This is a re-post of an article I wrote for the Pittsburgh Post Gazette in 2011, but with all the ugliness in the world today, I thought it might be a good time to re-post it, and just in time for Thanksgiving!
My friend Joan rescued a rat from a pool drain once. She called to it, “Here sweetie, sweetie,” made kissing noises, and the rat just walked right up to her. This, after others had spent an hour trying to entice the rat with treats.
Joan said it was clear they had a connection. She named it Sweetie, spent hundreds on the vet, the cage and yogurt rat treats. Sweetie was more comfortable than I am in my own home. She grew fat and happy.
I’d watch her smooth gray tail curl around Joan’s neck and I’d cringe. A creature famous for spreading disease and playing filthy vermin in movies wasn’t getting near me.
So imagine my face as I walked in my front door a few months later to find Sweetie in her cage on my floor. My kids ran to me, elated. “Mom, we get to rat-sit Sweetie! Joan’s gone this weekend! How cool — look Mom, see how sweet she is?” They kissed her and held her as my face twisted into the sourest of expressions.
As the weekend wore on, my tolerance was forced to grow. Sweetie never bit, was cleaner than I imagined and made my kids laugh. After she left, the pleading began. “Pleeeease Mom, can we get a rat? She’s more fun than my guinea pig.” The decision was cemented when my husband dashed into my screaming daughter’s room one day to find the guinea pig dangling from my daughter’s arm by its teeth.
The guinea pig was exchanged for a more suitable pet. Our purchase was based on economics and temperament. The potentially vicious guinea pigs were $25. The rats, which reportedly didn’t bite, were two bucks.
The rat we chose was sort of cute; light gray, with pink at the tip of its tail, and white feet with pink bottoms. My daughter named her Cutie.
Cutie forced me to rethink everything. She cleverly figured out mazes my son built. She never bit. Her whiskers tickled my ear when I finally held her on my shoulder. She snuggled in the pocket or hood of my son’s sweatshirt, with her pink nose sticking out, and, even I, finally had to admit she actually was cute.
The tail took some getting used to, but even that didn’t bother me … much.
Unfortunately, she did smell like a rat, even after bathing, and yes, we bathed her. The other downside was, like all rats, she needed to chew. She chewed my son’s bed ruffle when he left her cage too close. She chewed a hole in Joan’s curtains when she was forced to return the rat-sitting favor. She chewed baskets and even took a few bites out of a low-lying pillow sham.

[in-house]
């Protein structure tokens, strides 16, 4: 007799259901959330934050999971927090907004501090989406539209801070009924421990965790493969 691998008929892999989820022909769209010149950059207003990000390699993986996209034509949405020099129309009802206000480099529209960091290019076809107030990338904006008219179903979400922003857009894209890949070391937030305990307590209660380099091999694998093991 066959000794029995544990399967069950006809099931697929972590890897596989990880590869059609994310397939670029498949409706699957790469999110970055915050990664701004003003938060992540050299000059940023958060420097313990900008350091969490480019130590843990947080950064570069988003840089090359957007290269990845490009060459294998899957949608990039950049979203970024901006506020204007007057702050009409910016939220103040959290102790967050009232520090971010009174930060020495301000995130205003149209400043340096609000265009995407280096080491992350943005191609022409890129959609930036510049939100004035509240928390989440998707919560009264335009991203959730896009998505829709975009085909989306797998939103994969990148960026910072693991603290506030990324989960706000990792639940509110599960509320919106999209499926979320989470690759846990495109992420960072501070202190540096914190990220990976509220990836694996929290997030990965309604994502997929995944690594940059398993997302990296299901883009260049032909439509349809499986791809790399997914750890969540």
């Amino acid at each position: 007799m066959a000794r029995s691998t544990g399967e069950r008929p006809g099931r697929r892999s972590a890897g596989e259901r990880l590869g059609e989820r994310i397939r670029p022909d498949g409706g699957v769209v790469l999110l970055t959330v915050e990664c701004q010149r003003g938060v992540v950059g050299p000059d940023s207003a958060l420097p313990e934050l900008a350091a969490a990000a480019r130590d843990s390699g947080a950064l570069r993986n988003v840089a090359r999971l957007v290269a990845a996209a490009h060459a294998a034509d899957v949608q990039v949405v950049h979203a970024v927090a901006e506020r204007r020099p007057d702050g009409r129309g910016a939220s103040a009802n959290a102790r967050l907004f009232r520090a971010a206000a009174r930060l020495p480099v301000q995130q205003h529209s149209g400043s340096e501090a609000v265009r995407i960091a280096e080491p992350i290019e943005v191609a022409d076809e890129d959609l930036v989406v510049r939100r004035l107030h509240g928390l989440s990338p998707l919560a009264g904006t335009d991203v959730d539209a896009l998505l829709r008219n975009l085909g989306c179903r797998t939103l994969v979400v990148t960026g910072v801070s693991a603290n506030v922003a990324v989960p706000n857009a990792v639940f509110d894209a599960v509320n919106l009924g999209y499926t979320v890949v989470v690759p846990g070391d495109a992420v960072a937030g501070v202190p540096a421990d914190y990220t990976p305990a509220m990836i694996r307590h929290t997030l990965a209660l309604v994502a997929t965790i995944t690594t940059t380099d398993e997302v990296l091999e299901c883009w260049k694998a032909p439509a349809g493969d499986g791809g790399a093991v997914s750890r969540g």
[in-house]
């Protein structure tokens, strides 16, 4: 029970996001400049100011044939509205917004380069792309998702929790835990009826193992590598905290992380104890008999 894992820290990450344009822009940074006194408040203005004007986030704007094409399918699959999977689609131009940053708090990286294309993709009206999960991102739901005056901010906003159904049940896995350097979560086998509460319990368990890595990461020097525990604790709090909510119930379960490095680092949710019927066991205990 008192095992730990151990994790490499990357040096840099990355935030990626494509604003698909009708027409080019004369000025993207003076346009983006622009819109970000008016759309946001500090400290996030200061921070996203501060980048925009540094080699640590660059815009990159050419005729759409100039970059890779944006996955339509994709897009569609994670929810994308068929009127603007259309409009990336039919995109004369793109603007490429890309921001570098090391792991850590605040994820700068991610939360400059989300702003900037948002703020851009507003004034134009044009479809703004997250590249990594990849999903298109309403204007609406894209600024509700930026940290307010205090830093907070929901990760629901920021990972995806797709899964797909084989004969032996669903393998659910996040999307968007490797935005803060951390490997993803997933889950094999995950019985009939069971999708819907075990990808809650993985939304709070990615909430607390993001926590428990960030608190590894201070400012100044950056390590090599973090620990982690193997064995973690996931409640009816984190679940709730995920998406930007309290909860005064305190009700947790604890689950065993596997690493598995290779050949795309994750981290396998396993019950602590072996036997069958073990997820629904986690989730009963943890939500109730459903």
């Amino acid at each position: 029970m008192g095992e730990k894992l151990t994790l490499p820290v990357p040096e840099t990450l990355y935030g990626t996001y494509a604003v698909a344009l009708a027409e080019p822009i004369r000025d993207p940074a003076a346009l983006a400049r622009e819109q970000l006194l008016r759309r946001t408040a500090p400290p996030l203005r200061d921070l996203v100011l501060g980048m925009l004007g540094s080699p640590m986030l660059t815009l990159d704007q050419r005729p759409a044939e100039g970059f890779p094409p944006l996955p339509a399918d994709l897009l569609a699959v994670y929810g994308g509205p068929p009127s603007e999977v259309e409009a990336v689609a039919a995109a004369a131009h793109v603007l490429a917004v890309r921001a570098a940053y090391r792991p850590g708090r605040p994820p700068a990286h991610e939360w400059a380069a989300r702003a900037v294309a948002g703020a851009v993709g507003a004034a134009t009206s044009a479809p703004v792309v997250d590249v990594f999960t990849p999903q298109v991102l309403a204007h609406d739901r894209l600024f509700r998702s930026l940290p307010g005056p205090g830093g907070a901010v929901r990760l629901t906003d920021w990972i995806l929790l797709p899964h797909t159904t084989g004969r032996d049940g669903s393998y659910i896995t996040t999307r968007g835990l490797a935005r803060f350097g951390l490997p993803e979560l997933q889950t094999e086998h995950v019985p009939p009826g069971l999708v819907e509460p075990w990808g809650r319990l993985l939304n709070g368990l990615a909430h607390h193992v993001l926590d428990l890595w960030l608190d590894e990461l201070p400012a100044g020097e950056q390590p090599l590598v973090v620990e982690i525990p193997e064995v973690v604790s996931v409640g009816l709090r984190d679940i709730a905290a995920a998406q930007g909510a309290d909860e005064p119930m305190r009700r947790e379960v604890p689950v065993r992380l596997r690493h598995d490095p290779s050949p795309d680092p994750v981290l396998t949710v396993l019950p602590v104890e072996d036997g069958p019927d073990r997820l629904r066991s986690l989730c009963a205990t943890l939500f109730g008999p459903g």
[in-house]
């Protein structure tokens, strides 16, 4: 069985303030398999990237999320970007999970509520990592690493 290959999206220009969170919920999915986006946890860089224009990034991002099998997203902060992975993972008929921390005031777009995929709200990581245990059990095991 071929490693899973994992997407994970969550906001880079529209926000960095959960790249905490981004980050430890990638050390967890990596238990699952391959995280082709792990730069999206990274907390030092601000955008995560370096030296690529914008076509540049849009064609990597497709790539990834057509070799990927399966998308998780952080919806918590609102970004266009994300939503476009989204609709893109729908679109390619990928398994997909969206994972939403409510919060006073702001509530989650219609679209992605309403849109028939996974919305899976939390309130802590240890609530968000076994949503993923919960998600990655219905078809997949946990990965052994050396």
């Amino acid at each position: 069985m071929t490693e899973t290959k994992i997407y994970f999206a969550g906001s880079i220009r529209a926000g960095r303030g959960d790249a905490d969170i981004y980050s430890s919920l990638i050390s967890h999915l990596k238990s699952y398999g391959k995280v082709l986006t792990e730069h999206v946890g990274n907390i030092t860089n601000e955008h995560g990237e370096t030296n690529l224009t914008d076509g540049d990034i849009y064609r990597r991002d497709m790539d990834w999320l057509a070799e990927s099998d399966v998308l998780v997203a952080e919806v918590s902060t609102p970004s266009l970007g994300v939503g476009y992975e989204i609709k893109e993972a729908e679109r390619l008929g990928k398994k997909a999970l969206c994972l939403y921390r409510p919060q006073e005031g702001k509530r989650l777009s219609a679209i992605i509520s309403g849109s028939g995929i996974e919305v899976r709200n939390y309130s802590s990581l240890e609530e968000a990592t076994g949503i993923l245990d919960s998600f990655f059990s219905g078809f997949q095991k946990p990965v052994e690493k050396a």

I questioned my sanity at keeping a pet rat when we were trapping Cutie’s distant family members in the attic. But instincts are instincts and we learned to give Cutie a wide berth.
We happily kept her for about two years until one Thanksgiving Day, my son found her near death in her cage. We dropped everything, feeding her with eyedroppers, putting warm towels on her. We held her, cleaned and rearranged her cage. And we prayed for her and gave thanks for her, along with our holiday meal.
She perked up, seemingly comforted by the attention, but she was clearly very ill. We did all we could, holding her for hours and letting her sleep in our arms. We put warm cloths in her cage and hoped she’d snuggle in them. She didn’t. In the morning we’d find her alone in a corner of her cage, cold and near death. Then we’d feed and comfort her again, and she hung on.
It finally occurred to me that maybe she was ready to die, and we were just making it harder. Sometimes when a creature is ready, you just have to let it go. So, as hard as it was for the kids and, surprisingly, for me, we cuddled her, said our goodbyes and had to walk away.
We left her alone to die in whatever dignity a rat in a cage can have, and she did. My daughter and I took turns afterward holding each other and sobbing … over a rat.
We only had Cutie for a year or two. That I could go from hate to love in such a short time surprised even me. My mother hated rats, and her mother hated them, so I learned to hate them, too. I’d never known one until Joan’s, never held one until Cutie, and certainly never expected to love one, yet I did.
And realizing that I did love Cutie on that Thanksgiving Day, leaves me grateful, hopeful and much more optimistic for the world.
This story was my first one published in the Pittsburgh Post Gazette on November 11, 2011. My thanks to Gary Rotstein, who took a chance on me and my writing.